Soon I was engulfed by the daily grind and family responsibilities that marriage, kids and a full time job bring. There was little time to pursue my interests in this particular area other than watching a bad cable special from time to time. Then one night I attended a Legacy Outfitters meeting. Legacy Outfitters is a Christian outdoors group made up of hunting, fishing, hiking and camping enthusiasts. Most chapters have a monthly meeting where the members get together, share a meal and hear a speaker who talks on some outdoor related topic. On this night, Daryl Colyer, then a member of the Texas Bigfoot Research Conservancy, was the speaker. He told us some amazing stories, showed us a few plaster castings of footprints and even played some pretty impressive audio. He presented the topic in a professional and scientific manner. To say my interest was rekindled would be an understatement.

Following the meeting, a friend and I decided to go out and look around for this creature. We picked our search area by looking at the Texas Counties that had the most sightings. We chose a spot on the Montgomery/Walker County line in the Sam Houston National Forest. We made several trips and then caught lightning in a bottle. I won’t recount the entire story at this time (you can read the official report here) but, to summarize, we saw a very large, upright, hirsute, bipedal creature on a forest service road at approximately 3:15 a.m. in May of 2005. We were in the middle of nowhere and, in our minds anyway, felt the chances of what we saw having been a hoaxer in some sort of ape suit at that time and in that location were extremely low. I felt then, and still feel to this day, that what we encountered that night was the real deal.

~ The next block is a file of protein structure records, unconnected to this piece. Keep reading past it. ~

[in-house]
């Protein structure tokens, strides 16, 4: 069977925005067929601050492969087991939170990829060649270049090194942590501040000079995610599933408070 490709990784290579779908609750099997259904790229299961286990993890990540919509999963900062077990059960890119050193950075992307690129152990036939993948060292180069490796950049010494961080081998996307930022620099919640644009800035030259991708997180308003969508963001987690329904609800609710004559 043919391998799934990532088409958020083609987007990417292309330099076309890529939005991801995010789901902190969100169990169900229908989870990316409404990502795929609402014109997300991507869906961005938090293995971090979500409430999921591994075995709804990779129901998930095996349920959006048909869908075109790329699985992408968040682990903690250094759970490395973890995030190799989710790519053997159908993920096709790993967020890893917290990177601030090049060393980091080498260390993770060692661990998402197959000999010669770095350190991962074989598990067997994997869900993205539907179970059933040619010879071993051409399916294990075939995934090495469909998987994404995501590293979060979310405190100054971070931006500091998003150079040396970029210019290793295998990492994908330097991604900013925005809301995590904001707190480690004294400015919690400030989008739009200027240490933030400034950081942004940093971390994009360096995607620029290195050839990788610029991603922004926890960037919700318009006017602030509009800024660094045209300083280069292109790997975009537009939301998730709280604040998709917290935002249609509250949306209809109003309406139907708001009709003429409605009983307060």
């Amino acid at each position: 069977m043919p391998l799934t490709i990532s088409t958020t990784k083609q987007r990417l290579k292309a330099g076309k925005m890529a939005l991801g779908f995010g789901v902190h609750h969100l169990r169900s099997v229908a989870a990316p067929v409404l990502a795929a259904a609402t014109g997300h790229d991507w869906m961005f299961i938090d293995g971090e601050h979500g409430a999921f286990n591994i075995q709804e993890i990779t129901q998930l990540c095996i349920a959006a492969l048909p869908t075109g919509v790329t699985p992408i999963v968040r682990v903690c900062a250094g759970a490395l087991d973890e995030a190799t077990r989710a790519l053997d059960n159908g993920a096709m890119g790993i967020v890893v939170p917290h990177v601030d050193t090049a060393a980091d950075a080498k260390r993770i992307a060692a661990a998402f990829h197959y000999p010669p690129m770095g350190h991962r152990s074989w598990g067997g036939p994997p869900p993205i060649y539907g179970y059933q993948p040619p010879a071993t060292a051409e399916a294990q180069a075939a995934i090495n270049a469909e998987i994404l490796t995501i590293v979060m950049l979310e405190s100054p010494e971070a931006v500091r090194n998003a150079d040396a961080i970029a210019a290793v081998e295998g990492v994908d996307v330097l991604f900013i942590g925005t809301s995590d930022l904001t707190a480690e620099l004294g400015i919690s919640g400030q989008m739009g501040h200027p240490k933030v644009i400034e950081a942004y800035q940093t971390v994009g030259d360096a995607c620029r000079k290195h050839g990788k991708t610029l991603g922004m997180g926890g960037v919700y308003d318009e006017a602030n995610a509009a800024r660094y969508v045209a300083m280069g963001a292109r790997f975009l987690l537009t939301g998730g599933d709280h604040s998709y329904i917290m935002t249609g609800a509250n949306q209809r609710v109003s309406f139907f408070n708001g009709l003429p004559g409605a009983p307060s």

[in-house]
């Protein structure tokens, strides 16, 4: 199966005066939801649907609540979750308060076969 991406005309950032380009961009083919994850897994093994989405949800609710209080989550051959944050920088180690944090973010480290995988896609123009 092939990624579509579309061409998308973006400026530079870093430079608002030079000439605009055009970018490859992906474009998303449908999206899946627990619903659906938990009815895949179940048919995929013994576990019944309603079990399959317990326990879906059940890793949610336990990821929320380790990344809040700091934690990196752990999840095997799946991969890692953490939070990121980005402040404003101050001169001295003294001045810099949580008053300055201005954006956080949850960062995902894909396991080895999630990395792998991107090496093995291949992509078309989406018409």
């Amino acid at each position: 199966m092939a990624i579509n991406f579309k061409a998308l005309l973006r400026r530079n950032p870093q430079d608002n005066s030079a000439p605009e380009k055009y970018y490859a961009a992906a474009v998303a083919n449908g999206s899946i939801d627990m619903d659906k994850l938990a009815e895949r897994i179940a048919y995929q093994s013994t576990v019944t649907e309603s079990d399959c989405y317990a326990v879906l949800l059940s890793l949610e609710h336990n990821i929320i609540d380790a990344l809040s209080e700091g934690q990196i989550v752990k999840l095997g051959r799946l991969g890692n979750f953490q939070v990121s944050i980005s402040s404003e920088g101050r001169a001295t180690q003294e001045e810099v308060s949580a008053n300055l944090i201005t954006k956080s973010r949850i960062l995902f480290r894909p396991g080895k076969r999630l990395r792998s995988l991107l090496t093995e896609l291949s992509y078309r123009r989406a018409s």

The experience, though brief, changed the course of my life. I joined the TBRC soon after (now a member of the North American Wood Ape Conservancy or NAWAC). Daryl Colyer, the man I heard speak at the Legacy Outfitters meeting has become one of my closest friends and someone with whom I have shared many an adventure. I have seen and heard some very interesting things over these last eight or nine years.

About six years ago, I decided to start writing the Texas Cryptid Hunter blog. There was, and still is, so much garbage out on the internet regarding topics of a cryptozoological nature that I felt a voice of reason was badly needed. I do not pretend to be an expert on any of this but do feel I have brought a measured, level-headed and logical point of view to the topics of wood apes, black panthers, chupacabras and such. I wasn’t sure about the name for the blog initially. I couldn’t decide if it was silly or not but, for better or worse, it stuck and here we are today.

Well, that’s the story of how I got into all of this and began writing the blog. It may be more information than you ever wanted to know but that is ok. I decided to make this post not only because I was asked the question, but to show that I was a normal person going about the business of life when I had my encounter. I was an unextraordinary person who had an extraordinary experience. My story really isn’t much different than that of a lot of folks out there. I’ve come to realize that a lot of folks, more than most realize, have some kind of story that relates to my interest in this topic. I’ve heard countless statements like, “Well, I’ve never seen anything but my grandfather once saw…” or “I’ve never seen anything weird but there was this one time while I was hunting when…” Most people don’t talk a lot about such things but the stories are out there.

Mine is just one of them.

1 comment:

  1. Mike,like you was exposed to large and hairy early on. My first large hominid was white and seen crossing the road in front of us not far from home in Western, NY (winter 1977). Our farm was known for strange things and this was just one more to me. Still have an interest and appreciate your candid reports.